On our way back home from New York City, Karen and I went by way of the village of Grand View-on-Hudson. We were specifically hoping to see the house that my grandfather — and that his father, too — lived in briefly during their childhoods. I believe that my grandfather’s grandfather lived there with his wife for many years.

The alert reader will notice that I have not yet given any of the ancestors a name; I will now. All three, as well as my grandfather’s grandfather’s father, were named “William Cook Disbrow.” At one point, they were named relatively logically “Sr.,” “Jr.,” “III,” and “IV.” However, at some point, “Jr.” became “Sr.,” “III” became “Jr.,” and “IV” became “III.” My mother maintained that it was because only royalty have “retired numbers,” and that after the second William Cook Disbrow died, the third should then have become “Sr.” and the fourth should then have become “Jr.” This never happened, and neither did the next logical step; so, my grandfather, the fourth William Cook Disbrow, grew up as “IV,” changed to “III,” and remained “III” throughout his life. It’s probably fortunate for the sanity of future genealogists, therefore, that my grandfather had two daughters and no sons. The “William Cook Disbrow” line was gone, at least in name. On this site, I will consistently refer to them by their chronological suffixes: “Sr.,” “Jr.,” “III,” and “IV.”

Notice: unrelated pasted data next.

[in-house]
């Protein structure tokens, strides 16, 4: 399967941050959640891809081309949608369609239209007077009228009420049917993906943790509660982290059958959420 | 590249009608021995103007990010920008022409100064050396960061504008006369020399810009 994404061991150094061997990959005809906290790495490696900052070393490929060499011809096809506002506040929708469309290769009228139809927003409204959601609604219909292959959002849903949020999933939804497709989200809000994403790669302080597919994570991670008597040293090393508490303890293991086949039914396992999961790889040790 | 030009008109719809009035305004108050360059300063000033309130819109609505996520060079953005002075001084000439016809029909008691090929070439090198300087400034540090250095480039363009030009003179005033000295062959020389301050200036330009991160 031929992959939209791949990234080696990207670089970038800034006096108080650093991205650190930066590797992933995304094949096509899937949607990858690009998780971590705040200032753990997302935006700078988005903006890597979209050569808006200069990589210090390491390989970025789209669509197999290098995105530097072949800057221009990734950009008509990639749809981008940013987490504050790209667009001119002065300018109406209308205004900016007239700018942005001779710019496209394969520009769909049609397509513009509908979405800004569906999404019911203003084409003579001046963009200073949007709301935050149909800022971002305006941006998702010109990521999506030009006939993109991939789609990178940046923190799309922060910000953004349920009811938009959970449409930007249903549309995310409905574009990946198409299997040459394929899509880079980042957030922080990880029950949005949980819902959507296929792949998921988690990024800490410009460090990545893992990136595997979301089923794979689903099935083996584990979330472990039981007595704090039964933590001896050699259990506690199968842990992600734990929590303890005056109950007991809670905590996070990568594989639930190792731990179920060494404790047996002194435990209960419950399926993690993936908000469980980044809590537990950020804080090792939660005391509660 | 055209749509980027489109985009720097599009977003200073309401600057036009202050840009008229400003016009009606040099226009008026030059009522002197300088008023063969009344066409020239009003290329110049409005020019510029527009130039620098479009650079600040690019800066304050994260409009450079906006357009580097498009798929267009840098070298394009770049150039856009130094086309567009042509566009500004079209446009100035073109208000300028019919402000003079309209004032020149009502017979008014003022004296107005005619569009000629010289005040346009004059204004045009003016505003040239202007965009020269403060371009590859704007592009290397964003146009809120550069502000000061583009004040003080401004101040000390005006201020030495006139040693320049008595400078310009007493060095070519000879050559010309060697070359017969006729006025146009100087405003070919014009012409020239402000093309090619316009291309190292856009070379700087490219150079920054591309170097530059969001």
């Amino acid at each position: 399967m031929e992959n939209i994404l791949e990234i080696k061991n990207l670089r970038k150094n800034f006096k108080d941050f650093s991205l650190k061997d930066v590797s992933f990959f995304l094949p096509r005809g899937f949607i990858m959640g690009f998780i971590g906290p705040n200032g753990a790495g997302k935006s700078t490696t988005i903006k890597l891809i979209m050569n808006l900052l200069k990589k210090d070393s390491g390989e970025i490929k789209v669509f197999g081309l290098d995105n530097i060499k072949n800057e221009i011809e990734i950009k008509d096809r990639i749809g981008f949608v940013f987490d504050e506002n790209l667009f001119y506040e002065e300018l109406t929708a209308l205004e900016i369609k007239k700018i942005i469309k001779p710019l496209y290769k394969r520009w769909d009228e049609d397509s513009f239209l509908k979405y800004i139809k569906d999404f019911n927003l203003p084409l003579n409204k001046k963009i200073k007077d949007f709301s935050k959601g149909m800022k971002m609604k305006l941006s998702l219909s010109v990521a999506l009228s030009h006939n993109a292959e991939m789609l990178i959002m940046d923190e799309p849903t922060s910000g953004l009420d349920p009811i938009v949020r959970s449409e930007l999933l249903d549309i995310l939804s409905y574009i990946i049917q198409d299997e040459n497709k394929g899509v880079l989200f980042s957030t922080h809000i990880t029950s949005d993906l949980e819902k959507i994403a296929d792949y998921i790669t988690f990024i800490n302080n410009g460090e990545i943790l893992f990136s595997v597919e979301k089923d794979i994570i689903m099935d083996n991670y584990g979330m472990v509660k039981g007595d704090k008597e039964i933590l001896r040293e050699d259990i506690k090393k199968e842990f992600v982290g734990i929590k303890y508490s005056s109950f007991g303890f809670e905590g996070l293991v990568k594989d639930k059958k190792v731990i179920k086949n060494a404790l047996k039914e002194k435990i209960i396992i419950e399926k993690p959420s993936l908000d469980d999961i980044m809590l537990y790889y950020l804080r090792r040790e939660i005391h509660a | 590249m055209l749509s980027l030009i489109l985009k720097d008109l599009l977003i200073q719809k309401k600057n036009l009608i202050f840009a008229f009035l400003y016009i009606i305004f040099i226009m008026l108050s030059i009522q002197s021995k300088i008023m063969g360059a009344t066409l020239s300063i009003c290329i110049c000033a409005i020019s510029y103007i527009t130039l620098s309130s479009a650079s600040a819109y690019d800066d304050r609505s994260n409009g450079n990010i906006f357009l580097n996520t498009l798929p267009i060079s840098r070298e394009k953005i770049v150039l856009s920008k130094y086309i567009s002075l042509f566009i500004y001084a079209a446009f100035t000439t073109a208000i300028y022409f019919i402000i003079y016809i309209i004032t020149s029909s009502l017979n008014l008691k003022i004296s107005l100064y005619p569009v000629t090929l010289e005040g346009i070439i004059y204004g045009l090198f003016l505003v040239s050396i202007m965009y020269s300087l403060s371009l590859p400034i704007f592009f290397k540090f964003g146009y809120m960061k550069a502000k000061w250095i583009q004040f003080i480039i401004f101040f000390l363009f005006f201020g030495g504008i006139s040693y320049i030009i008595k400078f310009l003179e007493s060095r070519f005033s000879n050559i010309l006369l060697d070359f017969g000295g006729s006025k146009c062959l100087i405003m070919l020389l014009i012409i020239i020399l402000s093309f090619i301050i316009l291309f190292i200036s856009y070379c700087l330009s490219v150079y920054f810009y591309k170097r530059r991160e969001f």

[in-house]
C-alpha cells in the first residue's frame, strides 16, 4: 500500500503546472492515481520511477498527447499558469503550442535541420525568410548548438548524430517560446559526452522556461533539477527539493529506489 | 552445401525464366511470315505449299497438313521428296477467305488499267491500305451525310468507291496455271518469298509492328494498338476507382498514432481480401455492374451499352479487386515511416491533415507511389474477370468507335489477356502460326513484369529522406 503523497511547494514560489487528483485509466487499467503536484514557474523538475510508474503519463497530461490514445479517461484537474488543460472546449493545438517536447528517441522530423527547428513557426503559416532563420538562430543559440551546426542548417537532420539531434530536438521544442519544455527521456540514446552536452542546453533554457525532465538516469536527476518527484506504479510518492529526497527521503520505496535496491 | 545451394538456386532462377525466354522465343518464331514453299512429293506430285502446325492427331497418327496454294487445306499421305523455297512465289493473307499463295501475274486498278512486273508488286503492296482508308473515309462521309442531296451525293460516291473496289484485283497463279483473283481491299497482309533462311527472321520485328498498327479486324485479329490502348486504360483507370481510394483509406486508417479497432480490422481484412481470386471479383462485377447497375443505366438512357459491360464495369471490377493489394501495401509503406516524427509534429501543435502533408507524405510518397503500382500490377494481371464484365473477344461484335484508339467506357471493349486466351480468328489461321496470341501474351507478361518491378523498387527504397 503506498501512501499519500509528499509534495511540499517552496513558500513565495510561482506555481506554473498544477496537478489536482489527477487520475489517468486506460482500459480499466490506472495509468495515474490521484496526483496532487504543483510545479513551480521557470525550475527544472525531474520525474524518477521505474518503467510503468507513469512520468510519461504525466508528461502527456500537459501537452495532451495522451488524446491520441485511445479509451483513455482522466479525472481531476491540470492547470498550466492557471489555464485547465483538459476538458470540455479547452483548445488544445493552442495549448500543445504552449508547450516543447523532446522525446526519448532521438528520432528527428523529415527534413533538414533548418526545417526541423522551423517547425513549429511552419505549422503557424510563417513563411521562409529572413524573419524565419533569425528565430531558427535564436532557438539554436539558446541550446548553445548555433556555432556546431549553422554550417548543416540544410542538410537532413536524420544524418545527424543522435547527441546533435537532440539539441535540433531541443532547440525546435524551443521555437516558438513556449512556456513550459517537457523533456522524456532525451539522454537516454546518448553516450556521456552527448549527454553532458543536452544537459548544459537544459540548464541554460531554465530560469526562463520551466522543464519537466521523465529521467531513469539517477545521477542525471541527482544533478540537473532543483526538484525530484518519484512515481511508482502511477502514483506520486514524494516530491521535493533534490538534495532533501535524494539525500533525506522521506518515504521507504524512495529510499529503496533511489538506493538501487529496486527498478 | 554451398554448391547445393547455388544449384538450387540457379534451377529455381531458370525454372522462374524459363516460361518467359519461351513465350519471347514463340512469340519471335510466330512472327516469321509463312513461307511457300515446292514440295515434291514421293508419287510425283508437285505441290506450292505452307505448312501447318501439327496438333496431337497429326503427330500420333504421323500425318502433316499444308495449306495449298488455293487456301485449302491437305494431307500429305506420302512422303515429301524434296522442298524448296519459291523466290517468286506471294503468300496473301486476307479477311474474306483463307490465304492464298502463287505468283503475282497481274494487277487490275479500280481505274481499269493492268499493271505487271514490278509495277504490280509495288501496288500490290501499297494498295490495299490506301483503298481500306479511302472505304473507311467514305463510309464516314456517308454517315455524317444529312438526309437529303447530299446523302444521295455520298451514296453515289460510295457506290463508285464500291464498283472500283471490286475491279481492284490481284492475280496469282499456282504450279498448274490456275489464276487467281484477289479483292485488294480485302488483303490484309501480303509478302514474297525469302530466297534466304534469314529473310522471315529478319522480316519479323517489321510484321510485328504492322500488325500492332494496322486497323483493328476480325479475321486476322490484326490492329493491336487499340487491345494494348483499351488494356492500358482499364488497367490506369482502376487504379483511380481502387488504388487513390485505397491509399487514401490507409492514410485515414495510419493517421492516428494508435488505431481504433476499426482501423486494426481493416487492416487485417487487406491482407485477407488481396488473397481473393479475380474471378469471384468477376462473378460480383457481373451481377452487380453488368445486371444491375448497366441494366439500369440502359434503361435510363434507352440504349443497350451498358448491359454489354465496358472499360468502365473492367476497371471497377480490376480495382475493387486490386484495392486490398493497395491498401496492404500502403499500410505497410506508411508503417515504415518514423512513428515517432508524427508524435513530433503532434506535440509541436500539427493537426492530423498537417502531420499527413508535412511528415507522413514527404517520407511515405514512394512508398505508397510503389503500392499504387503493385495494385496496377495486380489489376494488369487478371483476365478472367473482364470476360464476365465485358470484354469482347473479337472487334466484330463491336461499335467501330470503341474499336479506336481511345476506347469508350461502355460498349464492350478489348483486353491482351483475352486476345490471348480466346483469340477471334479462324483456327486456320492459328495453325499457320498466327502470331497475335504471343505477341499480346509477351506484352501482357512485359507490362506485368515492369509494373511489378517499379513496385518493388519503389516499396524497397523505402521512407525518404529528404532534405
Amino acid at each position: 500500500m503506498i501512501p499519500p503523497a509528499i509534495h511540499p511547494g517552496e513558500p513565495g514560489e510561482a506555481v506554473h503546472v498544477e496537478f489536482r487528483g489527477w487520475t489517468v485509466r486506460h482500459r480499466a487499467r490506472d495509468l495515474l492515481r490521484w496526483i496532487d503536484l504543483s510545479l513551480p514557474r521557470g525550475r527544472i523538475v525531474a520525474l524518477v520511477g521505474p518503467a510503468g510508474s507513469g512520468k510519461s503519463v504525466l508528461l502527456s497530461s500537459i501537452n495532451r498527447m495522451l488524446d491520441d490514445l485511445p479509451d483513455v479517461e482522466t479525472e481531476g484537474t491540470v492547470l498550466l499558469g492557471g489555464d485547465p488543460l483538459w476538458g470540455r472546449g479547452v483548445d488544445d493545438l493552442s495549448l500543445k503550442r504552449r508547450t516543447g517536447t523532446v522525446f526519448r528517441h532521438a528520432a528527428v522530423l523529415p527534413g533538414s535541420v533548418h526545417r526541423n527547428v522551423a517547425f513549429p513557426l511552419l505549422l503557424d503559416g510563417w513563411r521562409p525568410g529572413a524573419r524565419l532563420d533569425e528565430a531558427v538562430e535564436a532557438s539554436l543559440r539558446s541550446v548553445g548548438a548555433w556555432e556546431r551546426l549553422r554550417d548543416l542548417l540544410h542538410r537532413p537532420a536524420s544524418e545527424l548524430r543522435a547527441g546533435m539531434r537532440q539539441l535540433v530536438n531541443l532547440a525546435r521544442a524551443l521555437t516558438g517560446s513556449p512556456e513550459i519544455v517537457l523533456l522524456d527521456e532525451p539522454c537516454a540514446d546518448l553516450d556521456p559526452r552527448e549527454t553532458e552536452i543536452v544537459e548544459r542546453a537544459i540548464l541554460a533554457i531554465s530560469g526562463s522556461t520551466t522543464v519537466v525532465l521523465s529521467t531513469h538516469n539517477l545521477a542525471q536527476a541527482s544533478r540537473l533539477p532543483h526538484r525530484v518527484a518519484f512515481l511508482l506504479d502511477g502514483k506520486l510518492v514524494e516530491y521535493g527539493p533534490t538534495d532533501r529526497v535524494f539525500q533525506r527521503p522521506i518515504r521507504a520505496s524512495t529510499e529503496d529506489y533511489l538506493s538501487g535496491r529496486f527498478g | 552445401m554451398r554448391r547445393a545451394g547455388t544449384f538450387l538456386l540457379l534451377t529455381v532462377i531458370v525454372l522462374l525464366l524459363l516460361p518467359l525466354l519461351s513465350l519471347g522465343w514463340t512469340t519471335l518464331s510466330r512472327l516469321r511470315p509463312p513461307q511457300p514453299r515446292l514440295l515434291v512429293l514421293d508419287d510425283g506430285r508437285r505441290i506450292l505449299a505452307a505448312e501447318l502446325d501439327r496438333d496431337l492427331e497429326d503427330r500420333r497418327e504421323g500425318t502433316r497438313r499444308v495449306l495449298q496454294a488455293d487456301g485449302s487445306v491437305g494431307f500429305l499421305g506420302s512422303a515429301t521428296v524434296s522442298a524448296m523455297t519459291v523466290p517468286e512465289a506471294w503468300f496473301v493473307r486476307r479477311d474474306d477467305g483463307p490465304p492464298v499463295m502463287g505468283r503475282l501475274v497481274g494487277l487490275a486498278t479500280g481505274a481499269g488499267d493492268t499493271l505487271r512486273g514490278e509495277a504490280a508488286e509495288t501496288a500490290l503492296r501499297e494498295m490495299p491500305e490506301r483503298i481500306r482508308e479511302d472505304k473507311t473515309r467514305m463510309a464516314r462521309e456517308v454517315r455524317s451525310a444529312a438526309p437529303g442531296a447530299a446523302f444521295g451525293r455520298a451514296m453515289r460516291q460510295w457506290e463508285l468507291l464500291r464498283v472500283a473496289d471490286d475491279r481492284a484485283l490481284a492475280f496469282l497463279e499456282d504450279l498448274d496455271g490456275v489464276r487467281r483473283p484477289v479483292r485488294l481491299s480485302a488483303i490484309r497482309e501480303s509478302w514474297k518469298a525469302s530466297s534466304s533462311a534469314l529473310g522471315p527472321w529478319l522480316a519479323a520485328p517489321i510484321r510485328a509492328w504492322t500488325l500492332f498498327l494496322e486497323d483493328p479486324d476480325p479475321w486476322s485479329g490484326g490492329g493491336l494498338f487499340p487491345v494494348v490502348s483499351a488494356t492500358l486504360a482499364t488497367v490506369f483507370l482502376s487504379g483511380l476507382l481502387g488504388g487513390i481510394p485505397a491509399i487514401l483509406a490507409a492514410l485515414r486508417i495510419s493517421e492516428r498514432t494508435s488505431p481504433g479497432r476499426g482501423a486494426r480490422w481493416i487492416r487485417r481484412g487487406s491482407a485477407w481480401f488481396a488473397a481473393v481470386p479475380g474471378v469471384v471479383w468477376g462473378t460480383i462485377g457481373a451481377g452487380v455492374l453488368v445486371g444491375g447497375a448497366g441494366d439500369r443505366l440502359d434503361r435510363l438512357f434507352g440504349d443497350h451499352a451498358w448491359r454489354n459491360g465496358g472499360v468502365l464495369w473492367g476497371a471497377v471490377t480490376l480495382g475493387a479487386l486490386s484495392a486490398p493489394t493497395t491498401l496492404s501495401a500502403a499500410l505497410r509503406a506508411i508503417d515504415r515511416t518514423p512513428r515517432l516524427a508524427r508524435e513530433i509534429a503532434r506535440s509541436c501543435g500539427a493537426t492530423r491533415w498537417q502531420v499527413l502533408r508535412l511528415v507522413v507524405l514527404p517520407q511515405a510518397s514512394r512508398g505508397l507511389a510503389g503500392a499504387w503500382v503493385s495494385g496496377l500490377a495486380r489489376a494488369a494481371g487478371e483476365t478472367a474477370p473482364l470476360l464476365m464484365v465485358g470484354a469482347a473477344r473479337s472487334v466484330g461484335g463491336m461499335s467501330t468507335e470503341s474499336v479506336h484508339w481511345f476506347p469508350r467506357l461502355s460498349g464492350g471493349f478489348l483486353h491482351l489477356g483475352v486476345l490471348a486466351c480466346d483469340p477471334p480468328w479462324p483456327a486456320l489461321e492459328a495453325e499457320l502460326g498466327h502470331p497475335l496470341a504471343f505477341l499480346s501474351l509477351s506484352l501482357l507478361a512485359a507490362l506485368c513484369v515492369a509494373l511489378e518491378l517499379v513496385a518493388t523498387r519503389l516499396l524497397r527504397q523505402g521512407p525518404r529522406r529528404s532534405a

We know that the Disbrow’s house was on the uphill (west) side of Piermont Avenue, right in Grand View-on-Hudson. Unfortunately, we didn’t really have any extra time to do research, and we weren’t able to positively identify the house visually. Here’s a picture of it, though, which we believe to be from the 1920s, as well as one of the second William Cook Disbrow and his wife Elizabeth.

Disbrow house

I know we have more, probably better photos. I’ll try to post one when I’ve unearthed them.

Well, now, that didn’t take too long — I found them, all right! I’m posting this twice, because we have two hand-painted post cards; because they’re hand-painted, they look a little different. There’s no identification other than the printing on the front, “River Road looking South, Nyack, N.Y.” On the back, it says it’s “Printed in Germany” and that it requires one cent for domestic postage, two cents for foreign. This doesn’t help too much with dating the card: domestic postage for postcards remained at one penny through 1951! I cannot find a rate history for postcards sent internationally from the U.S., though I suspect that two cents was probably the going rate for most of the same time.